Amsterdam | 2018


City  Amsterdam
Age  31
Love life — Married
Profession Communications Manager International Conservation NGO
Years in Amsterdam 8
Location Spaarndammerbuurt & Westerpark

T H E  A M S T E R D A M  S T O R I E S




  • What makes you really happy?
    “When everything falls into place, because you’re in a spot where you can totally be yourself. Of course I have this feeling at home, I’m totally relaxed when I’m watching the birds outside doing their thing. I also love working for an organisation with people who really know me and value me for who I am. In that kind of relaxed atmosphere I can just be, instead of being ‘on’ all the time. Knowing you can be yourself gives you peace of mind.”
  • What is your best personality trait?
    “I’m trustworthy. Whenever I make a promise, I’ll come through. I can be quite disappointed or hurt when people don’t keep their promises. If it happens it always makes me wonder, were they sincere when they made the promise, or did they just say something random? I’m also trustworthy in the sense that my friendships are for the long run. I’m not a social butterfly. And although I suppose this is more of a talent than a trait, I’m also good at observing, reflecting and seeing the bigger picture. It’s not only useful at work, but in friendships as well. My friends love to talk to me because I can help them gain some useful insights.”
  • What makes you different than other people?
    “I guess I am conscious of the fact that my life here in Amsterdam is different from that of many other people who were born in other places in the world. I realise that we live in ‘the privileged West’. We have so many rights and opportunities here. A lot of countries I work with face government corruption. Whether you can achieve anything then becomes more dependent on external factors. For example, a veterinarian from Armenia I know can’t find a job, because all available jobs go to rich people’s friends. And in some other place I know of, people get chased away from their own homes because businesses need that space, even though they’ve been living there forever. It’s all super unjust. I see the world as a global community. We are in this together, and we must fix this together. Especially because the Western economy and prosperity are directly related to the problems people experience in other countries. For example, the plantations producing the palm oil so eagerly consumed in the West cause giant environmental problems in their home country. People should be more aware of that.”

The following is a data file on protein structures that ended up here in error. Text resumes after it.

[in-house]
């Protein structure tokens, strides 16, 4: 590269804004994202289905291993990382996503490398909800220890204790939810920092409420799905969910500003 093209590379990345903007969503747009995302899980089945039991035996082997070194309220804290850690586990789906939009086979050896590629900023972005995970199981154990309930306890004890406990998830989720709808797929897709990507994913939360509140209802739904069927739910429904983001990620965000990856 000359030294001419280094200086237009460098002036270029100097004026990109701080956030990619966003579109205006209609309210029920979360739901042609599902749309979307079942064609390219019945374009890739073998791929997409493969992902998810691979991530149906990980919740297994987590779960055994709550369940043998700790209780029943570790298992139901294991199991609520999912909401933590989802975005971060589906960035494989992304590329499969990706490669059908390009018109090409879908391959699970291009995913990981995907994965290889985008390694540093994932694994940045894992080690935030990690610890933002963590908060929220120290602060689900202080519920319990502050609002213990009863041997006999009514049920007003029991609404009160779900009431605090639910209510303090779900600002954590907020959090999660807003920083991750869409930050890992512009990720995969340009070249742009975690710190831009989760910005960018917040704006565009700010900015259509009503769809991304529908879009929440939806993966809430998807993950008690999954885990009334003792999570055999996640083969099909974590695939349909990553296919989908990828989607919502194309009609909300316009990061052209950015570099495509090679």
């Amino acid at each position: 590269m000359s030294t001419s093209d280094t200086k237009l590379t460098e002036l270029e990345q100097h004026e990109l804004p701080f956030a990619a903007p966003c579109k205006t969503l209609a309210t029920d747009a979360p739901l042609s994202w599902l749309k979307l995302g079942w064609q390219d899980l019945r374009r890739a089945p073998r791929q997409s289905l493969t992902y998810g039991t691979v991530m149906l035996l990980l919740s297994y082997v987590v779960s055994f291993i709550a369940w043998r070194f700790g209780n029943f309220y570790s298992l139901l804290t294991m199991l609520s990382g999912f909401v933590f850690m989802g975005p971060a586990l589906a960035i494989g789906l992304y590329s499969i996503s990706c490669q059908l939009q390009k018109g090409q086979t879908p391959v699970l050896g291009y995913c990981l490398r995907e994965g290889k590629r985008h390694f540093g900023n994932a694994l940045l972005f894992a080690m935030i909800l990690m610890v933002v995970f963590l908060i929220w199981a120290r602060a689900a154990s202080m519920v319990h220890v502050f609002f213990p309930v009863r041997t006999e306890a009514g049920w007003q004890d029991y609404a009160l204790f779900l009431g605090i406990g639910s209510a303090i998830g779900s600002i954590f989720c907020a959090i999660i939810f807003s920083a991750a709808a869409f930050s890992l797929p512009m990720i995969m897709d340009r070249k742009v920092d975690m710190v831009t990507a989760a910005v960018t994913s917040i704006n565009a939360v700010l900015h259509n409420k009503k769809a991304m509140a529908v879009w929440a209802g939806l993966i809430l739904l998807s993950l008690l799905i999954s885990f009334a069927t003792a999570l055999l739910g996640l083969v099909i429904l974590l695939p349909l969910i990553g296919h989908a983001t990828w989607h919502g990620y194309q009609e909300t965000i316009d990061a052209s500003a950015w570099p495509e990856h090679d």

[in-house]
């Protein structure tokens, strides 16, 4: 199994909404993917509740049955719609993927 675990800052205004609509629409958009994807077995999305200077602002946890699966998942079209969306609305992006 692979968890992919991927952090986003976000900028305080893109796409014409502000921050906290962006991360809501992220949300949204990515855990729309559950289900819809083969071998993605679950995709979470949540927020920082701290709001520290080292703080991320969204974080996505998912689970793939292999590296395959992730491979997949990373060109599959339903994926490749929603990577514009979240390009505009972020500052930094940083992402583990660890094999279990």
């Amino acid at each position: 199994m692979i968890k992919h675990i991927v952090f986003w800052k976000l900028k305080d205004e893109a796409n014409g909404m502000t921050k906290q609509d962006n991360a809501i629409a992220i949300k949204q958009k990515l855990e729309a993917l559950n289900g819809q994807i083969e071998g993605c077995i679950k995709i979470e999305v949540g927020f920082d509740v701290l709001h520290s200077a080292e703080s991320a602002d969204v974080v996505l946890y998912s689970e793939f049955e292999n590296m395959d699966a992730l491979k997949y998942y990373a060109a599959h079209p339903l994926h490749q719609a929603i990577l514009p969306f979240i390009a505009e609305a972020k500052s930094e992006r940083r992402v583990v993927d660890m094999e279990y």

• What is your biggest struggle?
    “Finding the balance between what I want to achieve and what is already there. What I want to achieve keeps me going, but most of the time the finish line is so far away that I feel a bit discouraged. When actually I should be focusing on the steps I’ve taken so far, that got me to where I am. This also applies to where I think we, as a society, should strive towards versus reminding myself of where we come from in terms of poverty, equal rights, etc. In the same vein, at some point in my relationship I was struggling with what I thought I wanted in a partner ideally, as opposed to who the person I loved really was. Again, I decided to focus on what I have. My husband is a very high-spirited and carefree person who is a great counterpoint to many aspects in my life and character, like my tendency to always want to achieve more and focusing on the heavy, serious issues. He reminds me to sometimes live in the moment, let go a little, and look at things more light-heartedly.”

  • What is your biggest disappointment?
    “That global scale efforts to stop climate change and to structure what’s happening on our planet in a more sustainable way are not going fast enough. We should be putting in an effort as one world society, but people seem to be putting up fences instead. With Trump withdrawing from the climate convention as the epitome of all that. It sometimes feels like we’re taking two steps forward and ten steps back. It’s not simply disappointing to me, it really makes me angry. What should be done is so obvious, but short-term thinking prevails. It drives me nuts that people don’t realise or care that what is good for the individual, isn’t necessary good for society. Trump does it all the time; he only thinks about what works for a small group of Americans. But guess what – they are not the only ones on the planet.
    I see the same thing happening in Amsterdam. People rent out their homes to rich expats for crazy amounts of money. I understand the individual importance of earning money, but I think the decision is often made too quickly. I hope people will look at the bigger picture and think about what we should be aiming for as a city and a society. After all, we are our society, I really feel like an intrinsic part of it. And that realization is where it all starts. I hope we will inspire each other to feel responsible and act accordingly, so that we can move our society forward together.”